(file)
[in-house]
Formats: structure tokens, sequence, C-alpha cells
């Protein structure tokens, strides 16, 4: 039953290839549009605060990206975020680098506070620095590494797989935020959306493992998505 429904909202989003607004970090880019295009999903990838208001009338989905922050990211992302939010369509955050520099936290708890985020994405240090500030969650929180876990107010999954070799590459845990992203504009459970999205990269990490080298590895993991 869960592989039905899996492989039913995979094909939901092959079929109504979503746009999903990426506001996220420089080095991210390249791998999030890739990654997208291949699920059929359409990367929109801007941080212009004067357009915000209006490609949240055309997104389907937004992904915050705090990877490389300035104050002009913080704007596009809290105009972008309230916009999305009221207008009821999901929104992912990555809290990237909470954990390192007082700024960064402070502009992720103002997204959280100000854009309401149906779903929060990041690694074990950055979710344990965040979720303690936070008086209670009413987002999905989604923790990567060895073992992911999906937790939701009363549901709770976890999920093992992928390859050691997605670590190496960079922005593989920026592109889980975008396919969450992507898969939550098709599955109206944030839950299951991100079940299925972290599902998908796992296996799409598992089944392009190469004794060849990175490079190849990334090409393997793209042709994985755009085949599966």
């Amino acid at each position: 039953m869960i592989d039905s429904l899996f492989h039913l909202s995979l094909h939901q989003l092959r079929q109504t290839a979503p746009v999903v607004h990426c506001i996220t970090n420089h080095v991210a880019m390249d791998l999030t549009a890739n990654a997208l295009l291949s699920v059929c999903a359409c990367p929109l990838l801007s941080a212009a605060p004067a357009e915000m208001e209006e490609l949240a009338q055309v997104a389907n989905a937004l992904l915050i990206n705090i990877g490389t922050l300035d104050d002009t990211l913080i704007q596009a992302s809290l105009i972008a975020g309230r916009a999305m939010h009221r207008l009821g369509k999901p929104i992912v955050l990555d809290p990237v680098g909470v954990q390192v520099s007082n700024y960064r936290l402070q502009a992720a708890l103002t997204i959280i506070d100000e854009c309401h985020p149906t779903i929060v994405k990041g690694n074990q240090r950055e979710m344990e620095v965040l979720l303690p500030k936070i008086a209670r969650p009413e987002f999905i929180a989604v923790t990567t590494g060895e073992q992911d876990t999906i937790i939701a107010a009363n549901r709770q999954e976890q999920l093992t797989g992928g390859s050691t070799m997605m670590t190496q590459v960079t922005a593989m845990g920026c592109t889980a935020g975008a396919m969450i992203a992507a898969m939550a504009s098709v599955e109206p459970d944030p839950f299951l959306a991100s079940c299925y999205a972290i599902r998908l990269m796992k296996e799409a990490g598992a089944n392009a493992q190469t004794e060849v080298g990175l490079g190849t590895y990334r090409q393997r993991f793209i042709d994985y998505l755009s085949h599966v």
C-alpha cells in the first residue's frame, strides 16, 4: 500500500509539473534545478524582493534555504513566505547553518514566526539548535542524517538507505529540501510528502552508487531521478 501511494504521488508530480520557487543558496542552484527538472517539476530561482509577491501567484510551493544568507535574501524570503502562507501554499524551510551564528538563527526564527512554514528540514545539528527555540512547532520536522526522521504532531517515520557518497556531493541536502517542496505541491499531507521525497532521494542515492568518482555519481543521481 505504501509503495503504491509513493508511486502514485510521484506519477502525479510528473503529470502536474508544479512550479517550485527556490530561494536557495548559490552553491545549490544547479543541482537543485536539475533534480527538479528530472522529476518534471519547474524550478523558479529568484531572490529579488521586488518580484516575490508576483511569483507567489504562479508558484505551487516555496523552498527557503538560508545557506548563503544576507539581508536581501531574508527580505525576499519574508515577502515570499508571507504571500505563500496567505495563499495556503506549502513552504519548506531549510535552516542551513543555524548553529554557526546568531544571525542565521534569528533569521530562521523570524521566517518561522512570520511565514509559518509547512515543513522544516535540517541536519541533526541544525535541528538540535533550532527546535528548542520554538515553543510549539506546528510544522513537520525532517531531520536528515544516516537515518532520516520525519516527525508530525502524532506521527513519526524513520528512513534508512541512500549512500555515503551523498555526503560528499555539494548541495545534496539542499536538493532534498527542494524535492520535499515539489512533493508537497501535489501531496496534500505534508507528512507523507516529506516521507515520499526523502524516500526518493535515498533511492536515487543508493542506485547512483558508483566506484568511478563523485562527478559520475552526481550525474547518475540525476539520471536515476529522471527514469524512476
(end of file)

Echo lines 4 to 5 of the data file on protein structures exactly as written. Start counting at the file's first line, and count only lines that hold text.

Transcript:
């Amino acid at each position: 039953m869960i592989d039905s429904l899996f492989h039913l909202s995979l094909h939901q989003l092959r079929q109504t290839a979503p746009v999903v607004h990426c506001i996220t970090n420089h080095v991210a880019m390249d791998l999030t549009a890739n990654a997208l295009l291949s699920v059929c999903a359409c990367p929109l990838l801007s941080a212009a605060p004067a357009e915000m208001e209006e490609l949240a009338q055309v997104a389907n989905a937004l992904l915050i990206n705090i990877g490389t922050l300035d104050d002009t990211l913080i704007q596009a992302s809290l105009i972008a975020g309230r916009a999305m939010h009221r207008l009821g369509k999901p929104i992912v955050l990555d809290p990237v680098g909470v954990q390192v520099s007082n700024y960064r936290l402070q502009a992720a708890l103002t997204i959280i506070d100000e854009c309401h985020p149906t779903i929060v994405k990041g690694n074990q240090r950055e979710m344990e620095v965040l979720l303690p500030k936070i008086a209670r969650p009413e987002f999905i929180a989604v923790t990567t590494g060895e073992q992911d876990t999906i937790i939701a107010a009363n549901r709770q999954e976890q999920l093992t797989g992928g390859s050691t070799m997605m670590t190496q590459v960079t922005a593989m845990g920026c592109t889980a935020g975008a396919m969450i992203a992507a898969m939550a504009s098709v599955e109206p459970d944030p839950f299951l959306a991100s079940c299925y999205a972290i599902r998908l990269m796992k296996e799409a990490g598992a089944n392009a493992q190469t004794e060849v080298g990175l490079g190849t590895y990334r090409q393997r993991f793209i042709d994985y998505l755009s085949h599966v």
C-alpha cells in the first residue's frame, strides 16, 4: 500500500509539473534545478524582493534555504513566505547553518514566526539548535542524517538507505529540501510528502552508487531521478 501511494504521488508530480520557487543558496542552484527538472517539476530561482509577491501567484510551493544568507535574501524570503502562507501554499524551510551564528538563527526564527512554514528540514545539528527555540512547532520536522526522521504532531517515520557518497556531493541536502517542496505541491499531507521525497532521494542515492568518482555519481543521481 505504501509503495503504491509513493508511486502514485510521484506519477502525479510528473503529470502536474508544479512550479517550485527556490530561494536557495548559490552553491545549490544547479543541482537543485536539475533534480527538479528530472522529476518534471519547474524550478523558479529568484531572490529579488521586488518580484516575490508576483511569483507567489504562479508558484505551487516555496523552498527557503538560508545557506548563503544576507539581508536581501531574508527580505525576499519574508515577502515570499508571507504571500505563500496567505495563499495556503506549502513552504519548506531549510535552516542551513543555524548553529554557526546568531544571525542565521534569528533569521530562521523570524521566517518561522512570520511565514509559518509547512515543513522544516535540517541536519541533526541544525535541528538540535533550532527546535528548542520554538515553543510549539506546528510544522513537520525532517531531520536528515544516516537515518532520516520525519516527525508530525502524532506521527513519526524513520528512513534508512541512500549512500555515503551523498555526503560528499555539494548541495545534496539542499536538493532534498527542494524535492520535499515539489512533493508537497501535489501531496496534500505534508507528512507523507516529506516521507515520499526523502524516500526518493535515498533511492536515487543508493542506485547512483558508483566506484568511478563523485562527478559520475552526481550525474547518475540525476539520471536515476529522471527514469524512476